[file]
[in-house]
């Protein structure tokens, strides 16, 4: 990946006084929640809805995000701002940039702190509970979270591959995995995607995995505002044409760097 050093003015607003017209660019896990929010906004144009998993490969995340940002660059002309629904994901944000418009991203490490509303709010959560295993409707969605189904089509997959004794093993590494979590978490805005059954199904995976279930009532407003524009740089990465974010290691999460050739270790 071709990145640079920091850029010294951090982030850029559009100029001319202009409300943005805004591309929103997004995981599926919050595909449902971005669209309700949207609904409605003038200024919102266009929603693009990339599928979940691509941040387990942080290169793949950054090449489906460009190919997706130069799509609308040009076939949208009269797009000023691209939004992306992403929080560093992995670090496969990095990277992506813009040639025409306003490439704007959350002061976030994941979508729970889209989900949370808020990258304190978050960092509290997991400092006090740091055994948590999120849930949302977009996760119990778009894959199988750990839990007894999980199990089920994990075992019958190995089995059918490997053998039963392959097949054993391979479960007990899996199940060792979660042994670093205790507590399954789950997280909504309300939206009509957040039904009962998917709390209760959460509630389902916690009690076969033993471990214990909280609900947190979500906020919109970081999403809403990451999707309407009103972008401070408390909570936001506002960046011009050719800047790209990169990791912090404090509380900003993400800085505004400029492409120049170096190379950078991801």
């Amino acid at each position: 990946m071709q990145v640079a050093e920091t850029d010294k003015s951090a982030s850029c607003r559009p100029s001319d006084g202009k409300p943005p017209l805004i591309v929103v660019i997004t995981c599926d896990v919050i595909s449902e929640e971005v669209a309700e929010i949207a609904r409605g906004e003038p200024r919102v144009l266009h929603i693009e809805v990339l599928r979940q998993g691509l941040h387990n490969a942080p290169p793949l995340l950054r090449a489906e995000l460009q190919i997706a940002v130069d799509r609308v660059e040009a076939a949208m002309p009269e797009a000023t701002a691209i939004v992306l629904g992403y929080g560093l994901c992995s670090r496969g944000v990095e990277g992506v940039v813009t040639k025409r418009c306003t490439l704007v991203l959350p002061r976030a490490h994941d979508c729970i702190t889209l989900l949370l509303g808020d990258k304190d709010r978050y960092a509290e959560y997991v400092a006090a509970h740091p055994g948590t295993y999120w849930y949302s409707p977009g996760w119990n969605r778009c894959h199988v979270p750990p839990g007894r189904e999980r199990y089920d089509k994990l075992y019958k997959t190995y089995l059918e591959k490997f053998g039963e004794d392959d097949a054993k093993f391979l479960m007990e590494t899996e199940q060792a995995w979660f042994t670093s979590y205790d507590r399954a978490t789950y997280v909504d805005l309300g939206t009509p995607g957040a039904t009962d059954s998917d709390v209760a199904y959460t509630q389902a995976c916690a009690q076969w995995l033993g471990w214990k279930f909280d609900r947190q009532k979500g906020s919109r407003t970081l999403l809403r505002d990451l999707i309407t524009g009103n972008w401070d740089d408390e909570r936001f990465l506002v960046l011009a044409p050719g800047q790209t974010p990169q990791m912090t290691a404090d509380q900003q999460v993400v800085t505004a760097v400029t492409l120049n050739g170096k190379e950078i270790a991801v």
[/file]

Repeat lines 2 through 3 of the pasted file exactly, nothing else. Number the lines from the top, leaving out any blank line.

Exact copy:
């Protein structure tokens, strides 16, 4: 990946006084929640809805995000701002940039702190509970979270591959995995995607995995505002044409760097 050093003015607003017209660019896990929010906004144009998993490969995340940002660059002309629904994901944000418009991203490490509303709010959560295993409707969605189904089509997959004794093993590494979590978490805005059954199904995976279930009532407003524009740089990465974010290691999460050739270790 071709990145640079920091850029010294951090982030850029559009100029001319202009409300943005805004591309929103997004995981599926919050595909449902971005669209309700949207609904409605003038200024919102266009929603693009990339599928979940691509941040387990942080290169793949950054090449489906460009190919997706130069799509609308040009076939949208009269797009000023691209939004992306992403929080560093992995670090496969990095990277992506813009040639025409306003490439704007959350002061976030994941979508729970889209989900949370808020990258304190978050960092509290997991400092006090740091055994948590999120849930949302977009996760119990778009894959199988750990839990007894999980199990089920994990075992019958190995089995059918490997053998039963392959097949054993391979479960007990899996199940060792979660042994670093205790507590399954789950997280909504309300939206009509957040039904009962998917709390209760959460509630389902916690009690076969033993471990214990909280609900947190979500906020919109970081999403809403990451999707309407009103972008401070408390909570936001506002960046011009050719800047790209990169990791912090404090509380900003993400800085505004400029492409120049170096190379950078991801």
């Amino acid at each position: 990946m071709q990145v640079a050093e920091t850029d010294k003015s951090a982030s850029c607003r559009p100029s001319d006084g202009k409300p943005p017209l805004i591309v929103v660019i997004t995981c599926d896990v919050i595909s449902e929640e971005v669209a309700e929010i949207a609904r409605g906004e003038p200024r919102v144009l266009h929603i693009e809805v990339l599928r979940q998993g691509l941040h387990n490969a942080p290169p793949l995340l950054r090449a489906e995000l460009q190919i997706a940002v130069d799509r609308v660059e040009a076939a949208m002309p009269e797009a000023t701002a691209i939004v992306l629904g992403y929080g560093l994901c992995s670090r496969g944000v990095e990277g992506v940039v813009t040639k025409r418009c306003t490439l704007v991203l959350p002061r976030a490490h994941d979508c729970i702190t889209l989900l949370l509303g808020d990258k304190d709010r978050y960092a509290e959560y997991v400092a006090a509970h740091p055994g948590t295993y999120w849930y949302s409707p977009g996760w119990n969605r778009c894959h199988v979270p750990p839990g007894r189904e999980r199990y089920d089509k994990l075992y019958k997959t190995y089995l059918e591959k490997f053998g039963e004794d392959d097949a054993k093993f391979l479960m007990e590494t899996e199940q060792a995995w979660f042994t670093s979590y205790d507590r399954a978490t789950y997280v909504d805005l309300g939206t009509p995607g957040a039904t009962d059954s998917d709390v209760a199904y959460t509630q389902a995976c916690a009690q076969w995995l033993g471990w214990k279930f909280d609900r947190q009532k979500g906020s919109r407003t970081l999403l809403r505002d990451l999707i309407t524009g009103n972008w401070d740089d408390e909570r936001f990465l506002v960046l011009a044409p050719g800047q790209t974010p990169q990791m912090t290691a404090d509380q900003q999460v993400v800085t505004a760097v400029t492409l120049n050739g170096k190379e950078i270790a991801v």